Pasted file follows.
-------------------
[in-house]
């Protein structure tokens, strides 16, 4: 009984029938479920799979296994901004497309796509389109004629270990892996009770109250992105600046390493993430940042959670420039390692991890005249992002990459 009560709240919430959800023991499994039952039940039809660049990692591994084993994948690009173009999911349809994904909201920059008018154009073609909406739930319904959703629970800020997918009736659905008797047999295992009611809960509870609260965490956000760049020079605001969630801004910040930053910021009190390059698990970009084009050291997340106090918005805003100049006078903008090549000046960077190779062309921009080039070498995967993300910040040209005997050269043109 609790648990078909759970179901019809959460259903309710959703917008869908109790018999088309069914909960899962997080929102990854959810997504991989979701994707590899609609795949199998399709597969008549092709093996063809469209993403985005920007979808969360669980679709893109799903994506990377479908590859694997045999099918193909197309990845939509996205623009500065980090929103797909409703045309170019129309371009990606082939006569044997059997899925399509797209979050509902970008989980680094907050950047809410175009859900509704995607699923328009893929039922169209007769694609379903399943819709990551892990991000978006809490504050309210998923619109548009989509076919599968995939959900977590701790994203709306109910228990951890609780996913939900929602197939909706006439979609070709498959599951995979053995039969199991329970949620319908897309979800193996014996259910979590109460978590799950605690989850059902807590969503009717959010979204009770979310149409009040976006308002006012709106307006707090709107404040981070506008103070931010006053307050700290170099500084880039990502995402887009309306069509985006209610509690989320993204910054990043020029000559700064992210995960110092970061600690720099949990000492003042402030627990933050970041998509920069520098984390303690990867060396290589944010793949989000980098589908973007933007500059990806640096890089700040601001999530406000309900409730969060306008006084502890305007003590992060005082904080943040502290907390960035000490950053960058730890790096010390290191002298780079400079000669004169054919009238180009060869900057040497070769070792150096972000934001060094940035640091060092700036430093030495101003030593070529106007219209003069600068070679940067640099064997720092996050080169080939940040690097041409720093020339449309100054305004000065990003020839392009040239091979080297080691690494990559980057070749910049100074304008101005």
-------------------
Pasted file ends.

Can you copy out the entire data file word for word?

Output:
[in-house]
């Protein structure tokens, strides 16, 4: 009984029938479920799979296994901004497309796509389109004629270990892996009770109250992105600046390493993430940042959670420039390692991890005249992002990459 009560709240919430959800023991499994039952039940039809660049990692591994084993994948690009173009999911349809994904909201920059008018154009073609909406739930319904959703629970800020997918009736659905008797047999295992009611809960509870609260965490956000760049020079605001969630801004910040930053910021009190390059698990970009084009050291997340106090918005805003100049006078903008090549000046960077190779062309921009080039070498995967993300910040040209005997050269043109 609790648990078909759970179901019809959460259903309710959703917008869908109790018999088309069914909960899962997080929102990854959810997504991989979701994707590899609609795949199998399709597969008549092709093996063809469209993403985005920007979808969360669980679709893109799903994506990377479908590859694997045999099918193909197309990845939509996205623009500065980090929103797909409703045309170019129309371009990606082939006569044997059997899925399509797209979050509902970008989980680094907050950047809410175009859900509704995607699923328009893929039922169209007769694609379903399943819709990551892990991000978006809490504050309210998923619109548009989509076919599968995939959900977590701790994203709306109910228990951890609780996913939900929602197939909706006439979609070709498959599951995979053995039969199991329970949620319908897309979800193996014996259910979590109460978590799950605690989850059902807590969503009717959010979204009770979310149409009040976006308002006012709106307006707090709107404040981070506008103070931010006053307050700290170099500084880039990502995402887009309306069509985006209610509690989320993204910054990043020029000559700064992210995960110092970061600690720099949990000492003042402030627990933050970041998509920069520098984390303690990867060396290589944010793949989000980098589908973007933007500059990806640096890089700040601001999530406000309900409730969060306008006084502890305007003590992060005082904080943040502290907390960035000490950053960058730890790096010390290191002298780079400079000669004169054919009238180009060869900057040497070769070792150096972000934001060094940035640091060092700036430093030495101003030593070529106007219209003069600068070679940067640099064997720092996050080169080939940040690097041409720093020339449309100054305004000065990003020839392009040239091979080297080691690494990559980057070749910049100074304008101005």